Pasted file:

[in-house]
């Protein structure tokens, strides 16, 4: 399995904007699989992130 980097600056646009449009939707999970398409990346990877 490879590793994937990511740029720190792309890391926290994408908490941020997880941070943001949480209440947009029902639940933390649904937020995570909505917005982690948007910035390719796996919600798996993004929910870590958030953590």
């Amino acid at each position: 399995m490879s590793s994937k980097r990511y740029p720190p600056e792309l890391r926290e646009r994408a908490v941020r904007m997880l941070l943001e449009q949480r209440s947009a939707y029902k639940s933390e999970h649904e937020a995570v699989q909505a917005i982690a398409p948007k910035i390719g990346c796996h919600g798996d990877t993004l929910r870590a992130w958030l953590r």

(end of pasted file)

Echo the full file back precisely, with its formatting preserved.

[in-house]
């Protein structure tokens, strides 16, 4: 399995904007699989992130 980097600056646009449009939707999970398409990346990877 490879590793994937990511740029720190792309890391926290994408908490941020997880941070943001949480209440947009029902639940933390649904937020995570909505917005982690948007910035390719796996919600798996993004929910870590958030953590």
């Amino acid at each position: 399995m490879s590793s994937k980097r990511y740029p720190p600056e792309l890391r926290e646009r994408a908490v941020r904007m997880l941070l943001e449009q949480r209440s947009a939707y029902k639940s933390e999970h649904e937020a995570v699989q909505a917005i982690a398409p948007k910035i390719g990346c796996h919600g798996d990877t993004l929910r870590a992130w958030l953590r």